The Air Force is sprinting to solve a problem that has vexed the service for years: How to simplify downrange deployment rotations and simultaneously improve readiness at home.
Air Force Chief of Staff Gen. Charles Q. Brown Jr. expects to announce by the end of the year a new, force generation and presentation model he promises will be easily understandable and offer Airmen and their commanders a clearer view of their futures. “My goal is to get this done by the end of the year,” Brown said during his keynote address at the Air Force Association’s virtual Air, Space & Cyber Conference.
“We want to make our force generation and force presentation model easy for us to understand and articulate inside our Air Force, and easy to understand in our joint force,” he said. Doing so will “ensure we provide the right capabilities at the right place, at the right time—while we maintain readiness for now and into the future.”
Brown’s is the latest effort to solve this puzzle, following on the heals of his predecessor’s push to revitalize squadrons and the 2013 “AEF Next” program, which never really took root.
Among the challenges: Airmen in high-demand career fields whose frequent deployments leave little time at home to recover and train. “That’s something we have to manage closely,” Brown said. “We also have to talk to the joint force and say, we have a finite set of resources to do this. We can’t wear them out so they’re not ready for the future.”
While the Air Force is flexible—Airmen and aircraft can deploy as individuals or in groups of every size up to an entire squadron—its lack of a consistent and clear deployment model makes it hard for theater commanders to understand the limitations the Air Force has. “Because if we don’t have a good system … it’s very easy for us to actually continue to commit forces, commit forces, commit forces,” Brown said. “And then we don’t have readiness in the future.”
Brown said requirements differences within the service add to the challenge. “Our force presentation, force generation model is different across the Air Force,” according to Brown. “What I want to do is make a ‘one-size-fits-most’ [solution].”
The “one-size-fits-most” approach aims to have Airmen build teams together, training at home as they would fight downrange—and to structure that model to be able to manage dwell ratios so that units aren’t overtaxed.
Some parts of the Air Force have already shifted in that direction. At Air Mobility Command, Active-duty KC-135 and C-130J squadrons have been operating on a squadron deployment model for the past year. Squadrons deploy in their entirety, rather than sending detachments downrange. The shift promotes “unit cohesion and provides greater predictability and stability,” an AMC spokesman said. KC-135s began deploying under this model in August 2019, and the first C-130J model a month later.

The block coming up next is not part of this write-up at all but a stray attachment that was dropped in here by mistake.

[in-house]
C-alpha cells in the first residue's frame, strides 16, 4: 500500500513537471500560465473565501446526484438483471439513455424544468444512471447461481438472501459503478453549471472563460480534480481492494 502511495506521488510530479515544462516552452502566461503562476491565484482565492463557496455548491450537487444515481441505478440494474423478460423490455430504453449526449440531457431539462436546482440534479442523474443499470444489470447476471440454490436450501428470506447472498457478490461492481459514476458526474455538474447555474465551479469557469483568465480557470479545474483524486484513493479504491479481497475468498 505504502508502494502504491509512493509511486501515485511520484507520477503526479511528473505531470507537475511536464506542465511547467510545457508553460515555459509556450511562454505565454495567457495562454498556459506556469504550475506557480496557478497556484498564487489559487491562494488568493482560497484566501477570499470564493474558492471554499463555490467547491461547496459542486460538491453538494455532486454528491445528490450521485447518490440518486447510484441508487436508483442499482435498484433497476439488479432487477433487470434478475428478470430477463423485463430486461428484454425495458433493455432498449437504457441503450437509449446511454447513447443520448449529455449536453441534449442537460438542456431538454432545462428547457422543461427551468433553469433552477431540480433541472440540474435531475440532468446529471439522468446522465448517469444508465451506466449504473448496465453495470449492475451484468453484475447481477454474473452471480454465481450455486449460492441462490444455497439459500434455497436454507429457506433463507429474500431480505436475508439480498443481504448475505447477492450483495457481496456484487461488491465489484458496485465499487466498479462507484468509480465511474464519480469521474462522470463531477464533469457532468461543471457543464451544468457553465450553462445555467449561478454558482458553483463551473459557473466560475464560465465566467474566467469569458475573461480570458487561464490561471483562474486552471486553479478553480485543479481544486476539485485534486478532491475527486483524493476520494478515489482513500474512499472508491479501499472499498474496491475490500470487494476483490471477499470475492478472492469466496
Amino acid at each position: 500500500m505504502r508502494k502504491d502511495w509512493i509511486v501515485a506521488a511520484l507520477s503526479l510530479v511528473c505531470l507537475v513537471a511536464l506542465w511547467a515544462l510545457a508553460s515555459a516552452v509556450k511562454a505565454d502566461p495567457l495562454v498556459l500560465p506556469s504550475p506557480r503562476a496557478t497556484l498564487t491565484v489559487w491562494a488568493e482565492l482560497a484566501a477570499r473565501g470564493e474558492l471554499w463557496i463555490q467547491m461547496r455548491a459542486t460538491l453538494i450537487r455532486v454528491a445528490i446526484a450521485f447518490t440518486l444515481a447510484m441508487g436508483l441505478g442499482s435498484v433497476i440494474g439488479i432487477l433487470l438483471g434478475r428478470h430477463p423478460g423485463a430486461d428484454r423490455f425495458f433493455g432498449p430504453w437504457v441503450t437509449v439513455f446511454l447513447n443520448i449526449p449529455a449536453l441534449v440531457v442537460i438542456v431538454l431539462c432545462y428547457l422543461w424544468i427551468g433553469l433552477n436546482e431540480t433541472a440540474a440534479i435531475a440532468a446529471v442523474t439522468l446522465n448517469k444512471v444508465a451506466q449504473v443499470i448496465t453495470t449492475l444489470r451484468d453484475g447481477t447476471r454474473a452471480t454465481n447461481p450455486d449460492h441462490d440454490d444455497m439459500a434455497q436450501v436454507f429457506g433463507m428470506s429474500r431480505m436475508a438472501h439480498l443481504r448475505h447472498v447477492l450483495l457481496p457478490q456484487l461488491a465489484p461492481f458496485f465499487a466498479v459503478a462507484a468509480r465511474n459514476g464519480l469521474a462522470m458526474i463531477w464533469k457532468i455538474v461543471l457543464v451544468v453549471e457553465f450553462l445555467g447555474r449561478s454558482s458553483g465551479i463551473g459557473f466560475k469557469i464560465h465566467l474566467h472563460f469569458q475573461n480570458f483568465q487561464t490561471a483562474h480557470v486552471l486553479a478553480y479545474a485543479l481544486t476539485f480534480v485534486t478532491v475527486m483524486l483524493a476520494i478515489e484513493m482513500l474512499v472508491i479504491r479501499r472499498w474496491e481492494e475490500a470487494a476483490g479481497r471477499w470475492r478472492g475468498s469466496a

“How do we actually build teams that work together, and then deploy together? You’ve got to build a model,” Brown said. “The key aspect of that is to ensure you know which part of the force is actually going to be deployed, which part of the force is getting ready to deploy, which force is back home getting ready in a cycle. We’ve got to build a cycle like that and then be disciplined about it, so that we can maintain that level of readiness for our Airmen [and] a level of flexibility for them and their families.”
Within the Air Force’s bomber community, the end of PACAF’s continuous bomber presence mission is partly intended to ease this burden. Now bombers are engaged in “dynamic force employment,” in which fewer bombers deploy for shorter periods, conducting strategic deterrence missions in a less predictable way. Combined with a break from long-term bomber deployments to the Middle East, Air Force Global Strike Command (AFGSC) has been able to keep B-1s, B-2s, and B-52s at home more, giving maintainers more time to work on aircraft and crews more time to train for a variety of missions.
“Our ability now to be able to project power could be on a shorter duration, more focused, but I … have a lot more time at home, and … we can stay mission-ready,” said AFGSC boss Gen. Timothy M. Ray. In recent weeks, he added, almost every B-2 that was not in depot was mission-ready, as were about 30 of 76 B-52s and more than 20 B-1s.
Meanwhile, the Air Force’s agile combat employment (ACE) model, intended to ensure combat units can rapidly forward deploy with small groups of multi-capable Airmen to austere locations, is spreading across the force. First validated under Brown in 2017 when he was commanding Pacific Air Forces, ACE is now being used in Europe, as well. Wings across the Air Force are regularly hosting their own ACE exercises and proof-of-concept demonstrations.
Brown called ACE’s adoption a “big win,” so the Air Staff is now budgeting for it. Once the broader Air Force is fluent in ACE, he said, multi-capable Airmen will be expected, as opposed to a novelty, and the service can begin to plan on ACE as a deployment model. For example, if a regular C-130 squadron can be expected to set up and operate at an austere location, it might use maintainers to do security and communications, rather than pulling in specialty units.
“You talk about dynamic force employment,” Brown said. “Agile Combat Employment is a key aspect of that, to be able to be light, lean, and agile. To be able to move very quickly to a location to assure and deter.”